As we head into summer, we’ll inevitably start to see more and more movie trailers in which monsters, robots, and aliens overrun a variety of landscapes, prompting inhabitants (and generally a superhero or two) to fight back to reclaim their territory. If you’re in Indiana, you’ll also likely start to seeing common invasive plants, like Japanese Honeysuckle or Garlic Mustard, appearing in your yard and garden.
Invasive species generally have the ability to adapt to new surroundings easily, grow quickly, and reproduce rapidly, all unchecked in the absence of natural predators and other things that keep their populations under control. These qualities allow invasive species to take over an area formerly populated by a whole range of diverse species; thus, such invasions are responsible for roughly 42% of all species listed as threatened or endangered. Studying biodiversity can illuminate how some groups of species can coexist within environments, while others destroy everything in their paths.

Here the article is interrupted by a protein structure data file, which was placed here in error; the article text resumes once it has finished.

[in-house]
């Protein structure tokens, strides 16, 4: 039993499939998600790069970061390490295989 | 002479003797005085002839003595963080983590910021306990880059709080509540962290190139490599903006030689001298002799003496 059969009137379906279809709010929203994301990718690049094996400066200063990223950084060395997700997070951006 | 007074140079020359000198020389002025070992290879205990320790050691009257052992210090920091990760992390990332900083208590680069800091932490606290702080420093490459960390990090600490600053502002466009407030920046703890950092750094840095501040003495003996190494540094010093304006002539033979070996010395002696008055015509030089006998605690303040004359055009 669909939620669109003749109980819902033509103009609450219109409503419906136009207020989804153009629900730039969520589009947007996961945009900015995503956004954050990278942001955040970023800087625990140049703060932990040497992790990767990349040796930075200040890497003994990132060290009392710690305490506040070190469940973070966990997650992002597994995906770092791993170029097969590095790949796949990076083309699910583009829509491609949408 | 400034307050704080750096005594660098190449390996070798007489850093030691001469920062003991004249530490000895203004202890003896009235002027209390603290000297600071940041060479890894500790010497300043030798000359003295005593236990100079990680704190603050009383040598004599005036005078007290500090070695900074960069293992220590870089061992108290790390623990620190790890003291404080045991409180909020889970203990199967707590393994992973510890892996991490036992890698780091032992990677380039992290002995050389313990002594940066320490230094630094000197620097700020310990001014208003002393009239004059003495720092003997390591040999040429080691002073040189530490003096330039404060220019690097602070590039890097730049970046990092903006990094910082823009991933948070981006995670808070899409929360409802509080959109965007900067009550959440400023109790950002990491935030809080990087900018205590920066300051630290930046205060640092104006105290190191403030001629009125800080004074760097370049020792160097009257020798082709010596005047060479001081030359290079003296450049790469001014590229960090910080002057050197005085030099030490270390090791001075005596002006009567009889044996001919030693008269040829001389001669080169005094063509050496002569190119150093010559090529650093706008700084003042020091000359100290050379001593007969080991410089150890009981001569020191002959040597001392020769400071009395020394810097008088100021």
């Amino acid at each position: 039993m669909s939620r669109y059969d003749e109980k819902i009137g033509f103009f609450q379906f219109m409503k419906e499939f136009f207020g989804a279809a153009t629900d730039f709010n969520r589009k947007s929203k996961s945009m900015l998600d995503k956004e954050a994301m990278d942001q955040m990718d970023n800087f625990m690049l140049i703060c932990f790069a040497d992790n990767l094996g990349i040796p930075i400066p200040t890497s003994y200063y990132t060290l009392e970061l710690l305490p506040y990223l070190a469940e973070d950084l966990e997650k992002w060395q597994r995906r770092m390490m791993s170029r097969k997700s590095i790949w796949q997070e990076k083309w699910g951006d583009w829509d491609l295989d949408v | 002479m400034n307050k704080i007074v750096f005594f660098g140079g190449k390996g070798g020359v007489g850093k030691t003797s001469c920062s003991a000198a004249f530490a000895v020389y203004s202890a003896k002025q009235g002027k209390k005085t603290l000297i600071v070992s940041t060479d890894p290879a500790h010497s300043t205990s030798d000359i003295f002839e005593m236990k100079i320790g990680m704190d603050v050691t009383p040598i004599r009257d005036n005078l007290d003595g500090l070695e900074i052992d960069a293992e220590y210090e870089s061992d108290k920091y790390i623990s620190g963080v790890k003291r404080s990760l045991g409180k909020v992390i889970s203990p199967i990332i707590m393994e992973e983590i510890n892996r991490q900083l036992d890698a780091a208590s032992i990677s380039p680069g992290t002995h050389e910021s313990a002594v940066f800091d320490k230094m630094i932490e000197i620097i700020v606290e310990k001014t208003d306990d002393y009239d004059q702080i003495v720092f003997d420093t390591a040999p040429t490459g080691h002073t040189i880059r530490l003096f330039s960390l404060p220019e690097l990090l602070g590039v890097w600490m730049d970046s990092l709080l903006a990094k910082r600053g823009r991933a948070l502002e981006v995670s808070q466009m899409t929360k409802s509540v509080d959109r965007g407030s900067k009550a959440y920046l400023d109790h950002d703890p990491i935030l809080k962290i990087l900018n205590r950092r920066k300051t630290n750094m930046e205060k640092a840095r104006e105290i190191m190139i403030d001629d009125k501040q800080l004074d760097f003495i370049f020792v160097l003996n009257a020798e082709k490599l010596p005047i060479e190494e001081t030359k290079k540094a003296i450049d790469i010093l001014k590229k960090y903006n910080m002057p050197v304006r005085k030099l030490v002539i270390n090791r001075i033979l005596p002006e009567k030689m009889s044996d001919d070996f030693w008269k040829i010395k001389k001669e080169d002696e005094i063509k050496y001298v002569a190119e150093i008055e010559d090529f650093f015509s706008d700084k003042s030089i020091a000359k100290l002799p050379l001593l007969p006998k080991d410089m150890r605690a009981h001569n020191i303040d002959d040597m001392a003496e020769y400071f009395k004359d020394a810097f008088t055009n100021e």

Ecologists study the relationships between living things and their environments; one of the field’s foundational questions asks, “why are there so many species?” Current estimates quantify the number of species on earth at 8.7 million; while many theoretical answers to this question exist, a clear explanation remains elusive. Ranjan Muthukrishnan, an Invasive Species Ecology Fellow at the Environmental Resilience Institute, who arrived at IU in the fall of 2018, runs simulations to test theories about the relationship between invasive species and phenotypic plasticity.